Guest Columns

Monitoring quality of care for contracted services

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Betty Norman
Betty Norman

Regulatory and accrediting agencies such as Centers for Medicare & Medicaid Services and The Joint Commission expect healthcare organizations to monitor the activities of their external contractors to ensure the quality of care, treatment and services they provide. It is important to put performance expectations for the services to be provided into writing, perhaps as part of the actual contract. Examples of external contractors include pharmacy services, medical equipment companies, mobile imaging services, food services, housekeeping and dietary services.

A centralized contract management process is recommended. Once all contracts have been identified, develop a log that includes the contract names, the services provided, the hospital-defined performance measures, how often the measures will be assessed and reported and the person responsible at the hospital.

Any contract service that provides clinical care for patients presents a unique risk management challenge for a hospital and its medical staff. According to CMS, the hospital's governing body must ensure that contracted services comply with all applicable conditions of participation and standards related to licensure. The best strategy to ensure that clinical services provided through a contract service do not increase potential risks to the hospital is to review the service with a focus on risk management and risk prevention.

The written contract/agreement should describe or reference the following items:

  • The services provided and the responsibilities of the parties

  • The approval of the governing body

  • Required compliance with state and federal licensing laws and regulations

  • Participation in the organizational quality improvement plan

  • The professional liability coverage for the service/providers, including the policy limits and whether or not those limits are shared with other hospitals- Maintain a copy of the contractor's current certificate of insurance.

  • Appropriate hold harmless and indemnification provisions

  • The worker's compensation coverage information for the contracted employees

  • Agreement for contractor to provide personnel profiles upon request

There should be an annual review and performance report for each contract with input from those departments or individuals who regularly interact with the contracted service. For those individuals who will be providing services on-site, there should be a documented orientation process. Develop measurable performance standards for timeliness, quality and safety to determine if the contract service is meeting the contract expectations. Areas to consider for inclusion as part of the performance monitoring include:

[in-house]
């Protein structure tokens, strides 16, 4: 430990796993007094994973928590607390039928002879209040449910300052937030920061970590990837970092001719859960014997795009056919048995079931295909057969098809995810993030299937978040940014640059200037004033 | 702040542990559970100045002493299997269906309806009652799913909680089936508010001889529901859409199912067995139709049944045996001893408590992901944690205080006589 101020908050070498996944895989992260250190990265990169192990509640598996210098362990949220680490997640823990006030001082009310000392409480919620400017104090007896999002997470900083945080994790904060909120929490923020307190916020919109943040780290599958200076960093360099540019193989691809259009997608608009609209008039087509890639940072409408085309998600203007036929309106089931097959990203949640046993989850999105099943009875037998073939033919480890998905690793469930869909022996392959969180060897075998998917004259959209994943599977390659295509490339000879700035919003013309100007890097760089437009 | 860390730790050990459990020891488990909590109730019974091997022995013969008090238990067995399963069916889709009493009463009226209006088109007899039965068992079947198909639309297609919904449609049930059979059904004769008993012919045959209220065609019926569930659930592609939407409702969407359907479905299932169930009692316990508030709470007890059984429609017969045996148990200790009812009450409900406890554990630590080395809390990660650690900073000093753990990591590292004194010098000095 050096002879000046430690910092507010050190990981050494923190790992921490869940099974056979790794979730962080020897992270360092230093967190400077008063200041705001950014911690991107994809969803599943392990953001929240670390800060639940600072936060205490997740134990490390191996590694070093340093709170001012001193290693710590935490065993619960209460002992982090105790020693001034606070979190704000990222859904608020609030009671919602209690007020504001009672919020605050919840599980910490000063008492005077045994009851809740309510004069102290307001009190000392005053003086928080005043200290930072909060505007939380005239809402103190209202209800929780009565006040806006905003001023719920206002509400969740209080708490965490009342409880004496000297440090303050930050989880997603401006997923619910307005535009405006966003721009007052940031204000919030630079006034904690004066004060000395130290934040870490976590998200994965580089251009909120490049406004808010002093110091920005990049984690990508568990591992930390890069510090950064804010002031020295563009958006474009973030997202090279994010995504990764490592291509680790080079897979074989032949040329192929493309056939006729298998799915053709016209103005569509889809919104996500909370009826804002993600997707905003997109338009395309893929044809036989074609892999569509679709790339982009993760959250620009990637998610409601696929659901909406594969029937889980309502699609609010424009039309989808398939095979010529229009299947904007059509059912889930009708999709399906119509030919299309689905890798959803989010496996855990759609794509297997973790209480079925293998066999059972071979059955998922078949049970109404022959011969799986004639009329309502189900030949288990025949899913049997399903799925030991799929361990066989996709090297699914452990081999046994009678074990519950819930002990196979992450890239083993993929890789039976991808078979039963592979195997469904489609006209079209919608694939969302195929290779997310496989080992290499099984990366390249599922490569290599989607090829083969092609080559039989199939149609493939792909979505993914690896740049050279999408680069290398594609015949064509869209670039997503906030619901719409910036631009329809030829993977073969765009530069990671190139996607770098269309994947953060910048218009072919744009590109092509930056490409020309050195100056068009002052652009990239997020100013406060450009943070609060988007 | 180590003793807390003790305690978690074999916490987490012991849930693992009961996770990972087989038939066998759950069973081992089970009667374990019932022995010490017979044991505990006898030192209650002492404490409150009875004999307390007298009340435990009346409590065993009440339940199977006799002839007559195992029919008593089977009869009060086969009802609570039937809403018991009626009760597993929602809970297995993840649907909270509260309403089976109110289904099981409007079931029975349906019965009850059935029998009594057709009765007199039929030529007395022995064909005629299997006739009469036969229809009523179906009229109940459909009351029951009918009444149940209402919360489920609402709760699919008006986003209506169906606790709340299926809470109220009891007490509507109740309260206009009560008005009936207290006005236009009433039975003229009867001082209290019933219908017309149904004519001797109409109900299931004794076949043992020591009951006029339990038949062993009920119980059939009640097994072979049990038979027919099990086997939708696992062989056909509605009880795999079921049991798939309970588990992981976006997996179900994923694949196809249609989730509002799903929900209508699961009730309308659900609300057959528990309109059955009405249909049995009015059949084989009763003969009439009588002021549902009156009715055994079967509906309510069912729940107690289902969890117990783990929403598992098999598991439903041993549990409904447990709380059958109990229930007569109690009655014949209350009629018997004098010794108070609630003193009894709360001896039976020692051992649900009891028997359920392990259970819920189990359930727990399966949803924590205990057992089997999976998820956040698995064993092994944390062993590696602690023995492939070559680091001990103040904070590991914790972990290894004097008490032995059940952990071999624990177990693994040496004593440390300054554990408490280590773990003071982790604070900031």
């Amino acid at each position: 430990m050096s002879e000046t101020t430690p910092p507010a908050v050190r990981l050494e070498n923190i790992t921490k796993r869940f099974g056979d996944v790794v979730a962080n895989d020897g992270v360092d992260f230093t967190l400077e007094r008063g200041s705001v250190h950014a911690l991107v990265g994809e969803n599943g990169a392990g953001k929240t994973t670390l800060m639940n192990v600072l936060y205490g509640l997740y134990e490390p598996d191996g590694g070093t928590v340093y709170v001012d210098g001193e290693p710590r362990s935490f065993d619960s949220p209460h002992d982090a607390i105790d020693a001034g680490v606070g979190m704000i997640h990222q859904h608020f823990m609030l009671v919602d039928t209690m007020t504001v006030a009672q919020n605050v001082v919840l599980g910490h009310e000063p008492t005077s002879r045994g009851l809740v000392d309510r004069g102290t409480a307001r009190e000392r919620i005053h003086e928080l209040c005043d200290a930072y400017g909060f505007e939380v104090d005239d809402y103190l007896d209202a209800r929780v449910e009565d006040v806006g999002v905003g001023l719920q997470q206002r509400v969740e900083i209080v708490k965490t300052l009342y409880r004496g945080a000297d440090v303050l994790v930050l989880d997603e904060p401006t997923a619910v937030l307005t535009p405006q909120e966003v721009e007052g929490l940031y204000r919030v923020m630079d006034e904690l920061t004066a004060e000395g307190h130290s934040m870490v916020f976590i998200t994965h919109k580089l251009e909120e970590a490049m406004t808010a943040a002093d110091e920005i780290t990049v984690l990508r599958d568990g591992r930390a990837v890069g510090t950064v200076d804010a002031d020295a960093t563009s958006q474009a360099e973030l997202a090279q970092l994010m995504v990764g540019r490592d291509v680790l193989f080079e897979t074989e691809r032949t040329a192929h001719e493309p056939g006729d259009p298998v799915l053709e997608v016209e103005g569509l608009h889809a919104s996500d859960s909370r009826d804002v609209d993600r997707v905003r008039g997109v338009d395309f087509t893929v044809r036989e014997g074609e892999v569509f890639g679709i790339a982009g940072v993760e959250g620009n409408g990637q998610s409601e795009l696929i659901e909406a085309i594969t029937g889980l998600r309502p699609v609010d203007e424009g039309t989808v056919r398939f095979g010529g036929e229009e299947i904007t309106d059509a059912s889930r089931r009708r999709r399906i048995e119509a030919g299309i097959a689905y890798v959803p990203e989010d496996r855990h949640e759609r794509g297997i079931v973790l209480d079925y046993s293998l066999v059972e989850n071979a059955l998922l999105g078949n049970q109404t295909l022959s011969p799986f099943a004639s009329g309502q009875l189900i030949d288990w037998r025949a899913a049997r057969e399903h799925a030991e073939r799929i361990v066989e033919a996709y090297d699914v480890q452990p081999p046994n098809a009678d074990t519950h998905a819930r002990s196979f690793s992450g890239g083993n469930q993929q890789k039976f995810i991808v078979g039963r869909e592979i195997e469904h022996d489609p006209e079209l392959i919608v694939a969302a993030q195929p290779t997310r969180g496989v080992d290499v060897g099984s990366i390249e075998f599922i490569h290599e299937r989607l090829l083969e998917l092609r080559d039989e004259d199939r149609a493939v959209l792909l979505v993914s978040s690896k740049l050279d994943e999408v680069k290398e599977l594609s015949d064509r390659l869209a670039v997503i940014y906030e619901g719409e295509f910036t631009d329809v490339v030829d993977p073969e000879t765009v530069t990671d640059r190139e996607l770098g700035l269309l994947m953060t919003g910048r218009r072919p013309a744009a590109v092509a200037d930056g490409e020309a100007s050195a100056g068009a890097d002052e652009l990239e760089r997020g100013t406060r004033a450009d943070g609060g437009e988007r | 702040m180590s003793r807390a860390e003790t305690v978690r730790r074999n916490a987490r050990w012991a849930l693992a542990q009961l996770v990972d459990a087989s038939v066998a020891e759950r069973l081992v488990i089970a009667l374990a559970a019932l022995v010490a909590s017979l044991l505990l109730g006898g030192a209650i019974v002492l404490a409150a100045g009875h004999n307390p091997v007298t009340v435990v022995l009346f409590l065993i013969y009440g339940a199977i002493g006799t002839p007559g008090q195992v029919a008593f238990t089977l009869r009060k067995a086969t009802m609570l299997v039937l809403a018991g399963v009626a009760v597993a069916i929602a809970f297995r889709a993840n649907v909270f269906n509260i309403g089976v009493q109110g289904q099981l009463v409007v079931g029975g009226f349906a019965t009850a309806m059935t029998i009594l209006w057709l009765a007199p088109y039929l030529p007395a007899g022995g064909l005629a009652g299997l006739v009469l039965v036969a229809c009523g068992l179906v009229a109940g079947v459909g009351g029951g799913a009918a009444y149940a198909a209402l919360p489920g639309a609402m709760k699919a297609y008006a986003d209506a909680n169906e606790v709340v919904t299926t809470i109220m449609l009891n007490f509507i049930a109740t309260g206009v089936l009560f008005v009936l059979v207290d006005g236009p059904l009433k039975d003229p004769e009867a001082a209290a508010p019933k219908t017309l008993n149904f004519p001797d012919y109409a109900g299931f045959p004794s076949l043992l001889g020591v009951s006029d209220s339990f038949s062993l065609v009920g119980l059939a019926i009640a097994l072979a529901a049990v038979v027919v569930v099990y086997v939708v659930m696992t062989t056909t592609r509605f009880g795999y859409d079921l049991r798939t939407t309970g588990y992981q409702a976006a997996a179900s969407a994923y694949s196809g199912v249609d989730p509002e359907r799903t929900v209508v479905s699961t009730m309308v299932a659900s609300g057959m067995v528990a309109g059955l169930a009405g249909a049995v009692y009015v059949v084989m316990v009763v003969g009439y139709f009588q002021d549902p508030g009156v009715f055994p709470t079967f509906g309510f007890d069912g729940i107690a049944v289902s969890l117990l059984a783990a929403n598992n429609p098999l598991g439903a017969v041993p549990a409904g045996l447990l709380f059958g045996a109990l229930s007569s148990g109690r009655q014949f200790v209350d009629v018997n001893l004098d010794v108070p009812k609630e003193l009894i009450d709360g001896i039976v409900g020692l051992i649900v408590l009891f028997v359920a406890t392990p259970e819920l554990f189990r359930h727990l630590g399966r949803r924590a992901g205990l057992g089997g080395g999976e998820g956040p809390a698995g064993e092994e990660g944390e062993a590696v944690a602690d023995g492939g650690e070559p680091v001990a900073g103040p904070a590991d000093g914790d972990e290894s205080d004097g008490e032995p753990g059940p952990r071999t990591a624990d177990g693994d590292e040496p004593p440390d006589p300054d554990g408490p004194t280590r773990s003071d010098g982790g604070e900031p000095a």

• Accreditation or certification status

  • Direct observation of the provision of care

  • Review of documentation, including electronic health records

  • Review of incident reports, patient/family complaints and patient satisfaction surveys

  • Review of performance reports based on indicators required in the contractual agreement

Inclusion of contracted services in your organization-wide Quality Improvement Program leads to a more comprehensive approach and will meet regulatory and accrediting body standards as well.  If quality and performance issues are identified, remedial actions should be taken in a timely fashion, to minimize additional risk exposure for the organization.

Betty Norman is the Director of Risk Control Services GHP at Glatfelter Insurance Group.

References:

Joint Commission Accreditation Standards -Oversight of Care, Treatment and Services Provided through Contractual Agreement

42 CFR Part 420 Subpart D Program Integrity: Medicare Access to Books, Documents, and Records of Subcontractors.

Guest Columns

Guest columns are written by long-term care industry experts, ranging from academics and thought leaders to administrators and CEOs.

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